NASA Is Willing to Pay Companies for Moon Rocks
NASA has solicited the help of businesses to assist them in gathering regolith or lunar rocks from the Moon’s surface. The agency released this in a statement on Sept. 10, 2020.
Lunar Rock Collecting
They are hoping to find companies willing to travel to the Moon to gather around 50 to 500 grams of the lunar rocks. NASA says that once the company has provided evidence of the samples, they will take over ownership of said samples.
After NASA has taken over ownership of the sample’s they will pay the companies for them. NASA has said that after the companies have provided their proof of their samples; they would not have to return the lunar rocks to Earth. Instead, NASA would retrieve the samples on a future mission.
This information was stated by NASA’s Administrator Jim Bridenstine at the Secure World Foundation’s Summit for Space Sustainability.
Bridenstine claims that the agency aims to adapt a market for mining the soil on the Moon. Thus creating a way to “enable a normalization process” in which extraterrestrial
Artemis Accord Program and CLPS
Bridenstine refused to give an exact amount of money that NASA would be willing to pay for these samples. However, he did mention that the company would be willing to pay $15,000 to $25,000.
Bridenstine said that the agency was “trying to… make sure that there is a norm of behavior that says that resources can be extracted.” He further stated that they were “doing it in a way that is in compliance with the Outer Space Treaty.” The plan is to intertwine these efforts with the Artemis Accords Program that the agency is planning.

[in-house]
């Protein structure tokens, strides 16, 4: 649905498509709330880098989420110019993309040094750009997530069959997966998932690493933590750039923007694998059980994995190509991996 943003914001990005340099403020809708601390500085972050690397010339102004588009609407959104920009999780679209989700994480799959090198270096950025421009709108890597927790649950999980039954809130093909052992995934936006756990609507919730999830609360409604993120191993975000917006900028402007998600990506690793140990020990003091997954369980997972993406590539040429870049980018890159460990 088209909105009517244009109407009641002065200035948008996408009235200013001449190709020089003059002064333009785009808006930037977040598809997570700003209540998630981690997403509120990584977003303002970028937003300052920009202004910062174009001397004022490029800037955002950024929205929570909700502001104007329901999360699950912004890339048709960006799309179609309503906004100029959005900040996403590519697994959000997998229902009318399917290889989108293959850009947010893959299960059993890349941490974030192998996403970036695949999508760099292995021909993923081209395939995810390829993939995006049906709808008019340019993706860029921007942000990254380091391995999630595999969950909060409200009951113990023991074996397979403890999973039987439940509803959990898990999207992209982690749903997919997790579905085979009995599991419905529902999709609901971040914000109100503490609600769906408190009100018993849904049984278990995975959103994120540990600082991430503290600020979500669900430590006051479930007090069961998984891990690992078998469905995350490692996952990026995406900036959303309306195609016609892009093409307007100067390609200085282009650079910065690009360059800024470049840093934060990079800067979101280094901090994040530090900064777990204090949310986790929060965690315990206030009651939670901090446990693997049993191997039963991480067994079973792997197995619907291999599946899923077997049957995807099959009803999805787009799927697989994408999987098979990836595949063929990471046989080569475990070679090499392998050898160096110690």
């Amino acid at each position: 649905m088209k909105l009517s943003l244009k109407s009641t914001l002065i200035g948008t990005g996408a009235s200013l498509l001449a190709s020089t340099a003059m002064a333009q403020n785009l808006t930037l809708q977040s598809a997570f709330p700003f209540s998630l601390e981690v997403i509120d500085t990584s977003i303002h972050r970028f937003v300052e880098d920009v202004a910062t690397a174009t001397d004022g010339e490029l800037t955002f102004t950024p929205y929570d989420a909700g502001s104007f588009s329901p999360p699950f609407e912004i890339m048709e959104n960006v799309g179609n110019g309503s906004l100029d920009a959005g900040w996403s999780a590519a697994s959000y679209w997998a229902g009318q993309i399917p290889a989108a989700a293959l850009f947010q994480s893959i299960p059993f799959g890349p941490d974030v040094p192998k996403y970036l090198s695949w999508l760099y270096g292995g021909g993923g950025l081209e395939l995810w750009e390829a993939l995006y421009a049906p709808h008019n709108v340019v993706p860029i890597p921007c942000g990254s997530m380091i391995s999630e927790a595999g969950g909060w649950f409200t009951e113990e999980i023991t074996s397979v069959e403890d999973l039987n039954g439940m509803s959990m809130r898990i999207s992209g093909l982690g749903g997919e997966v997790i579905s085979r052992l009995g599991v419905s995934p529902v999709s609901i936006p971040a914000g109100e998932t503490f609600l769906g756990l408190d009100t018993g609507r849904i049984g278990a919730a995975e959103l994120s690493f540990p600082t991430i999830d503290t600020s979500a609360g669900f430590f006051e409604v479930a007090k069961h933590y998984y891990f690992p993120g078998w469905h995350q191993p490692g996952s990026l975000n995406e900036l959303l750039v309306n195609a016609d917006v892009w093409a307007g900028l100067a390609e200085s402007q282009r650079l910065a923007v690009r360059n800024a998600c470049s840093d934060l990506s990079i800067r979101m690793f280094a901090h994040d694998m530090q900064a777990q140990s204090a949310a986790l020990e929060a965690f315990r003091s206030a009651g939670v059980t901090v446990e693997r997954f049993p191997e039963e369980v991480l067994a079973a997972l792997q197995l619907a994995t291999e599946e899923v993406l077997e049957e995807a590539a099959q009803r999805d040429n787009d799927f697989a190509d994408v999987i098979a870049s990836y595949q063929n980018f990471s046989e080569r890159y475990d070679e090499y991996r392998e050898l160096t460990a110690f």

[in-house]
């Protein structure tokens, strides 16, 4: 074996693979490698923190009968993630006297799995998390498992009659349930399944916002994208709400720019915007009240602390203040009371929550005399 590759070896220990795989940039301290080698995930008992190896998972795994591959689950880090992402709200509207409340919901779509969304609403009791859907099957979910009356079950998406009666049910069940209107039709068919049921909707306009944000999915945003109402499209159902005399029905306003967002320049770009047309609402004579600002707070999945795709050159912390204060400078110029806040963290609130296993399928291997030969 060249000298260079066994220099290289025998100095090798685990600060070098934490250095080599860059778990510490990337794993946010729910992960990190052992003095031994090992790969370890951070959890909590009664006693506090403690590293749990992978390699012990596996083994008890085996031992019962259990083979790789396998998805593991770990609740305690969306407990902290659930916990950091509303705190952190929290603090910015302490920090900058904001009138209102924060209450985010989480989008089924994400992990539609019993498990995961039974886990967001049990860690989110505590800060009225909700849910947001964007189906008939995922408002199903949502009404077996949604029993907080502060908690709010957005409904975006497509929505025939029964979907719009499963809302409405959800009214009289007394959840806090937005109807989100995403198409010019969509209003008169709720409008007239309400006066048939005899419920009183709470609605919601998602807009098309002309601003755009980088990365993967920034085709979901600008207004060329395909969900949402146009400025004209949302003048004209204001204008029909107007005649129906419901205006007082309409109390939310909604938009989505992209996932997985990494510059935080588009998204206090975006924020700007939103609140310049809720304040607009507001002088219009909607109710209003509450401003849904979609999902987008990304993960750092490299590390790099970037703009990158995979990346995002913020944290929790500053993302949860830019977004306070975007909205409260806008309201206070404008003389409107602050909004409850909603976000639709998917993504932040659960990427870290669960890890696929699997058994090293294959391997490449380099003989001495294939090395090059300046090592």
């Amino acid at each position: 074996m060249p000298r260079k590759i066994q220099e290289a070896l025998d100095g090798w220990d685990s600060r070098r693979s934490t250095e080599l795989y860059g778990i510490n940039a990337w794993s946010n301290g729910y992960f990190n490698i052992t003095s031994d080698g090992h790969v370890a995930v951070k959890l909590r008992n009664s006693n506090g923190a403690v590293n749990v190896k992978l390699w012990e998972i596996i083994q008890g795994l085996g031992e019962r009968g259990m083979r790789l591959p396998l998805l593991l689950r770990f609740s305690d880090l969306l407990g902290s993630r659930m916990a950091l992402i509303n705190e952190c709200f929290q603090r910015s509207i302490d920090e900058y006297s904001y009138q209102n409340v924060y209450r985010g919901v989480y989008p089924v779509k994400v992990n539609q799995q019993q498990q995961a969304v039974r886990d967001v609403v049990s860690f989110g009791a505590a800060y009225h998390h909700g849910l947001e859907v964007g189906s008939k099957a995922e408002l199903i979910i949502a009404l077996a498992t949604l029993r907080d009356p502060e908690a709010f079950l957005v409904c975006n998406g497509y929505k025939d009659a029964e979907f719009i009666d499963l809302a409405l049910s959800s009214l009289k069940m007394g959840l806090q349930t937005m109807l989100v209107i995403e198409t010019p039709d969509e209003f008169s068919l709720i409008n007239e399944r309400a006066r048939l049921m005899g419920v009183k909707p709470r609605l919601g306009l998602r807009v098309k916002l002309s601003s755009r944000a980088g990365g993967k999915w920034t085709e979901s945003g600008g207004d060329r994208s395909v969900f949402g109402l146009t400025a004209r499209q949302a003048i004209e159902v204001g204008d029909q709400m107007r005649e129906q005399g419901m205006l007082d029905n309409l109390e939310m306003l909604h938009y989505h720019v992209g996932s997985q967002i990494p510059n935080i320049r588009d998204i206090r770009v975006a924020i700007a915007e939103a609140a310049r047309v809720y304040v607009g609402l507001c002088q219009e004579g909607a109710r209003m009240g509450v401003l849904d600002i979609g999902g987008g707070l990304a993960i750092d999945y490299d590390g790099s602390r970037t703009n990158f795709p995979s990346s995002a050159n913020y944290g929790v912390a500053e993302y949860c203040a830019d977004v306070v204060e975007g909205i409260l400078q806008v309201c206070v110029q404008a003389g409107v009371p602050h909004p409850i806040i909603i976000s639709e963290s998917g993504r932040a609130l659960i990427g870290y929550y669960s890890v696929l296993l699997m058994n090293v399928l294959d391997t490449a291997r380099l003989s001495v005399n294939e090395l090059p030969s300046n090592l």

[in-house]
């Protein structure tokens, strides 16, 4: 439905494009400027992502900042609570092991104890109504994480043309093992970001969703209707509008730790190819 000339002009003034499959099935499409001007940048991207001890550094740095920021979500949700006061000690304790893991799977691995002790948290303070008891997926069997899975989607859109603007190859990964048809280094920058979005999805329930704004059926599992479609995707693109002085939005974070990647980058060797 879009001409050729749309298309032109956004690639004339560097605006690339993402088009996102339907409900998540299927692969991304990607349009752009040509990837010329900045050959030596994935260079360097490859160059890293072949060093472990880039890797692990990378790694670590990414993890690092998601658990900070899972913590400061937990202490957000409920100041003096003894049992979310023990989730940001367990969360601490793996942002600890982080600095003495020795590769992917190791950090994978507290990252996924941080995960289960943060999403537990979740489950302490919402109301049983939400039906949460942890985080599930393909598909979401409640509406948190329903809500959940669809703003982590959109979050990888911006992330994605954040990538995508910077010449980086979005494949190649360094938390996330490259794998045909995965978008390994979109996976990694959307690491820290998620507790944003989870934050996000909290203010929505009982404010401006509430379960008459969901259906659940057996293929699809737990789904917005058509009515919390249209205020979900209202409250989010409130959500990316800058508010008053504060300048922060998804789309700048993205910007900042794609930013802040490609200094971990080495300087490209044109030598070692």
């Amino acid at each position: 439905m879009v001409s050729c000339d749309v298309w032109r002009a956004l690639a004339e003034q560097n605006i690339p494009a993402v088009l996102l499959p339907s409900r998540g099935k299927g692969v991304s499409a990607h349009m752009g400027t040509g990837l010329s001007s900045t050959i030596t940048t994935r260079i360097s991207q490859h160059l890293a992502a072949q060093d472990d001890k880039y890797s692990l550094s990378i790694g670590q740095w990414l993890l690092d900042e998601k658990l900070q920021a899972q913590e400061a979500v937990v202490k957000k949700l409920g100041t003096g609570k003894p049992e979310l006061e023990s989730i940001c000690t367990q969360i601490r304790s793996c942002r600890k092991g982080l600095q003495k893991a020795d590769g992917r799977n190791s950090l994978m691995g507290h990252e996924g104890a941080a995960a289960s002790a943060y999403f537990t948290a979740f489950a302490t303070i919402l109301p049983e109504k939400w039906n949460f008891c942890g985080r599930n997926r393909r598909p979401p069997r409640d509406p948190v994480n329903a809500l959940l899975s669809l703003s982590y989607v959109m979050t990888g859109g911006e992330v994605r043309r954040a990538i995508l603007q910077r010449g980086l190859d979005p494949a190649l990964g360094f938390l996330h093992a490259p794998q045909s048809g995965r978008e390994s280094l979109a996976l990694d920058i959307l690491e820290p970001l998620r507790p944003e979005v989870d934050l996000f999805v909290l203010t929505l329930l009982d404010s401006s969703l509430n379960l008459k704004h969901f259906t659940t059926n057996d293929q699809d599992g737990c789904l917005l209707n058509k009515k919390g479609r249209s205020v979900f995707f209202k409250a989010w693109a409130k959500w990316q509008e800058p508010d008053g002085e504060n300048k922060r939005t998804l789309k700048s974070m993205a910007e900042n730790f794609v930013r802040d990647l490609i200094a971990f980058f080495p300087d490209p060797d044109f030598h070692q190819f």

Artemis Accords is a plan to land the next man and first woman on the Moon by 2024. The program is hoping to achieve a sustainable and strong presence on the Moon. While they prepare for this the agency is preparing to perform a historic mission to Mars.
According to the agency’s website, they have “selected three commercial Moon landing service providers,” who “will deliver science and technology payloads” in their Commercial Lunar Payload Services (CLPS).
Hope for the Future
Their hope is to change the way that astronauts land on the Moon with advanced technology by 2024. Some of the companies included in the CLPS program are Ceres Robotics, SpaceX, and Tyvak Nano-Satellite Systems.
As part of the program, each company will be in charge of getting certain scientific instruments to the surface of the Moon. The agency is hoping the equipment these companies bring to the Moon will help them establish new data.
The “potential payloads” these companies bring to the Moon with help the agency measure the lunar radiation environment. It will also assess how the lander and astronaut’s activities affect the Moon. The instruments will also help them pinpoint the lander position, as well as helping with navigation precision.
The Artemis Program is made up of two-phases. The first part is to focus on the 2024 Moon Landing. The second part is focused on establishing a sustained human presence around and on the Moon by 2028.
NASA is hoping to use all the information they gather to help them send astronauts to Mars.
Written by Sheena Robertson
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